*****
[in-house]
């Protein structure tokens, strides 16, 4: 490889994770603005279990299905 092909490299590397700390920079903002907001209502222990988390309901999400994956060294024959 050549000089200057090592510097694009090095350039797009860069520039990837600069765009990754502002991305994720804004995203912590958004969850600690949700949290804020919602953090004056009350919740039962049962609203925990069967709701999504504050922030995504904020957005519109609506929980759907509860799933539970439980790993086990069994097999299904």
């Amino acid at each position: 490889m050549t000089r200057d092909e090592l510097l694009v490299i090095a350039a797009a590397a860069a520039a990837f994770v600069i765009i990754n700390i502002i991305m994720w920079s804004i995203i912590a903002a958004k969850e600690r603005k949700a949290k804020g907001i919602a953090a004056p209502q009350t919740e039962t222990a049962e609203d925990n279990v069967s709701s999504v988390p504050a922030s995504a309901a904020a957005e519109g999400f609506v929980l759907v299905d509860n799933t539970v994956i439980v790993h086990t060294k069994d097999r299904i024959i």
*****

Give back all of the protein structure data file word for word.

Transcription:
[in-house]
């Protein structure tokens, strides 16, 4: 490889994770603005279990299905 092909490299590397700390920079903002907001209502222990988390309901999400994956060294024959 050549000089200057090592510097694009090095350039797009860069520039990837600069765009990754502002991305994720804004995203912590958004969850600690949700949290804020919602953090004056009350919740039962049962609203925990069967709701999504504050922030995504904020957005519109609506929980759907509860799933539970439980790993086990069994097999299904």
């Amino acid at each position: 490889m050549t000089r200057d092909e090592l510097l694009v490299i090095a350039a797009a590397a860069a520039a990837f994770v600069i765009i990754n700390i502002i991305m994720w920079s804004i995203i912590a903002a958004k969850e600690r603005k949700a949290k804020g907001i919602a953090a004056p209502q009350t919740e039962t222990a049962e609203d925990n279990v069967s709701s999504v988390p504050a922030s995504a309901a904020a957005e519109g999400f609506v929980l759907v299905d509860n799933t539970v994956i439980v790993h086990t060294k069994d097999r299904i024959i």